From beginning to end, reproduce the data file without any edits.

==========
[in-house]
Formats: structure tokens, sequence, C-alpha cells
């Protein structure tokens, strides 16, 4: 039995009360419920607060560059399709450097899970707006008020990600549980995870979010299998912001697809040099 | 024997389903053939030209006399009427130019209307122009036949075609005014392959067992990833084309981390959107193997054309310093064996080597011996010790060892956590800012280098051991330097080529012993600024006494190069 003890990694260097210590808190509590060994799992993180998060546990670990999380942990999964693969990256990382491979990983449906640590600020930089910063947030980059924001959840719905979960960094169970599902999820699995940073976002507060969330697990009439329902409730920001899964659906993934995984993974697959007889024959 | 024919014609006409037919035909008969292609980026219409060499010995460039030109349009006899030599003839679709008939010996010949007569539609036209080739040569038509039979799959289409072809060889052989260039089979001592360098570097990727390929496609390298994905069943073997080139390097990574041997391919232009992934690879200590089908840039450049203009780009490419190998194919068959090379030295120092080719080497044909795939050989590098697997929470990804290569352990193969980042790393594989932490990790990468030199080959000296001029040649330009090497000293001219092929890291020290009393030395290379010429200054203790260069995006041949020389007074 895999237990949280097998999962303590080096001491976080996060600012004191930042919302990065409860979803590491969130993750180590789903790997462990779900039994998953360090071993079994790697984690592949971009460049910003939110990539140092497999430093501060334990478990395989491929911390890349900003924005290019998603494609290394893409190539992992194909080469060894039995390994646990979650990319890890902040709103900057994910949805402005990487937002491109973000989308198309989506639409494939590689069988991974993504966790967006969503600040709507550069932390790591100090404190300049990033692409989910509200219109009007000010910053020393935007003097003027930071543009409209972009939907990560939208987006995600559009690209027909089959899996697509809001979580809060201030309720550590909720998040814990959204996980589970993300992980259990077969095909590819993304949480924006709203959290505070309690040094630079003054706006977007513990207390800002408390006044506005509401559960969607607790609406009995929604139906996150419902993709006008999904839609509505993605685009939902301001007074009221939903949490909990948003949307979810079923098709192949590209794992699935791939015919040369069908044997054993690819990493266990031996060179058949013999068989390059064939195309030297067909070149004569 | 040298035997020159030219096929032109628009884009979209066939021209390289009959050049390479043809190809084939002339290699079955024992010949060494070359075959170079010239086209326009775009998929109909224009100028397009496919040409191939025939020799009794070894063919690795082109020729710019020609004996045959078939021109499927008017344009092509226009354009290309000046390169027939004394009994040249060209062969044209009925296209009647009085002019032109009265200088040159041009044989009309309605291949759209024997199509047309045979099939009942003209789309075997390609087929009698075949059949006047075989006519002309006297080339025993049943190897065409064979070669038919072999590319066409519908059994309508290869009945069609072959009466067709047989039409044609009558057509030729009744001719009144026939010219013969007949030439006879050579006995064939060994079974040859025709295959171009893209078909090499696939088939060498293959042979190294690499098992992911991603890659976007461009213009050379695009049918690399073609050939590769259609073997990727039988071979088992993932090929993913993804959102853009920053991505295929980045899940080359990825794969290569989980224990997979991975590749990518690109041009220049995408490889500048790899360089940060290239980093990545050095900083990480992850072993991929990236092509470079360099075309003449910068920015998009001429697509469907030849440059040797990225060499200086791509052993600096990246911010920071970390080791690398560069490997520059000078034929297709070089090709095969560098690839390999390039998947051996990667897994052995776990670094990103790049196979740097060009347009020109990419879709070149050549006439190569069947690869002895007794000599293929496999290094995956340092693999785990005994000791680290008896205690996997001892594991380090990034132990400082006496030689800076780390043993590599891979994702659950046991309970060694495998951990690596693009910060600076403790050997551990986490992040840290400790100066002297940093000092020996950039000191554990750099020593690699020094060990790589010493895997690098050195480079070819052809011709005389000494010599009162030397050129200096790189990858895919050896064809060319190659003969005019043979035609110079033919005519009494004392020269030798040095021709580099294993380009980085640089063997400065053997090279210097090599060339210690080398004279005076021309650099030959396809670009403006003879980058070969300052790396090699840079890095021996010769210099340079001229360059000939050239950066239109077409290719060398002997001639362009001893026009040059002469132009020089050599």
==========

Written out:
[in-house]
Formats: structure tokens, sequence, C-alpha cells
């Protein structure tokens, strides 16, 4: 039995009360419920607060560059399709450097899970707006008020990600549980995870979010299998912001697809040099 | 024997389903053939030209006399009427130019209307122009036949075609005014392959067992990833084309981390959107193997054309310093064996080597011996010790060892956590800012280098051991330097080529012993600024006494190069 003890990694260097210590808190509590060994799992993180998060546990670990999380942990999964693969990256990382491979990983449906640590600020930089910063947030980059924001959840719905979960960094169970599902999820699995940073976002507060969330697990009439329902409730920001899964659906993934995984993974697959007889024959 | 024919014609006409037919035909008969292609980026219409060499010995460039030109349009006899030599003839679709008939010996010949007569539609036209080739040569038509039979799959289409072809060889052989260039089979001592360098570097990727390929496609390298994905069943073997080139390097990574041997391919232009992934690879200590089908840039450049203009780009490419190998194919068959090379030295120092080719080497044909795939050989590098697997929470990804290569352990193969980042790393594989932490990790990468030199080959000296001029040649330009090497000293001219092929890291020290009393030395290379010429200054203790260069995006041949020389007074 895999237990949280097998999962303590080096001491976080996060600012004191930042919302990065409860979803590491969130993750180590789903790997462990779900039994998953360090071993079994790697984690592949971009460049910003939110990539140092497999430093501060334990478990395989491929911390890349900003924005290019998603494609290394893409190539992992194909080469060894039995390994646990979650990319890890902040709103900057994910949805402005990487937002491109973000989308198309989506639409494939590689069988991974993504966790967006969503600040709507550069932390790591100090404190300049990033692409989910509200219109009007000010910053020393935007003097003027930071543009409209972009939907990560939208987006995600559009690209027909089959899996697509809001979580809060201030309720550590909720998040814990959204996980589970993300992980259990077969095909590819993304949480924006709203959290505070309690040094630079003054706006977007513990207390800002408390006044506005509401559960969607607790609406009995929604139906996150419902993709006008999904839609509505993605685009939902301001007074009221939903949490909990948003949307979810079923098709192949590209794992699935791939015919040369069908044997054993690819990493266990031996060179058949013999068989390059064939195309030297067909070149004569 | 040298035997020159030219096929032109628009884009979209066939021209390289009959050049390479043809190809084939002339290699079955024992010949060494070359075959170079010239086209326009775009998929109909224009100028397009496919040409191939025939020799009794070894063919690795082109020729710019020609004996045959078939021109499927008017344009092509226009354009290309000046390169027939004394009994040249060209062969044209009925296209009647009085002019032109009265200088040159041009044989009309309605291949759209024997199509047309045979099939009942003209789309075997390609087929009698075949059949006047075989006519002309006297080339025993049943190897065409064979070669038919072999590319066409519908059994309508290869009945069609072959009466067709047989039409044609009558057509030729009744001719009144026939010219013969007949030439006879050579006995064939060994079974040859025709295959171009893209078909090499696939088939060498293959042979190294690499098992992911991603890659976007461009213009050379695009049918690399073609050939590769259609073997990727039988071979088992993932090929993913993804959102853009920053991505295929980045899940080359990825794969290569989980224990997979991975590749990518690109041009220049995408490889500048790899360089940060290239980093990545050095900083990480992850072993991929990236092509470079360099075309003449910068920015998009001429697509469907030849440059040797990225060499200086791509052993600096990246911010920071970390080791690398560069490997520059000078034929297709070089090709095969560098690839390999390039998947051996990667897994052995776990670094990103790049196979740097060009347009020109990419879709070149050549006439190569069947690869002895007794000599293929496999290094995956340092693999785990005994000791680290008896205690996997001892594991380090990034132990400082006496030689800076780390043993590599891979994702659950046991309970060694495998951990690596693009910060600076403790050997551990986490992040840290400790100066002297940093000092020996950039000191554990750099020593690699020094060990790589010493895997690098050195480079070819052809011709005389000494010599009162030397050129200096790189990858895919050896064809060319190659003969005019043979035609110079033919005519009494004392020269030798040095021709580099294993380009980085640089063997400065053997090279210097090599060339210690080398004279005076021309650099030959396809670009403006003879980058070969300052790396090699840079890095021996010769210099340079001229360059000939050239950066239109077409290719060398002997001639362009001893026009040059002469132009020089050599």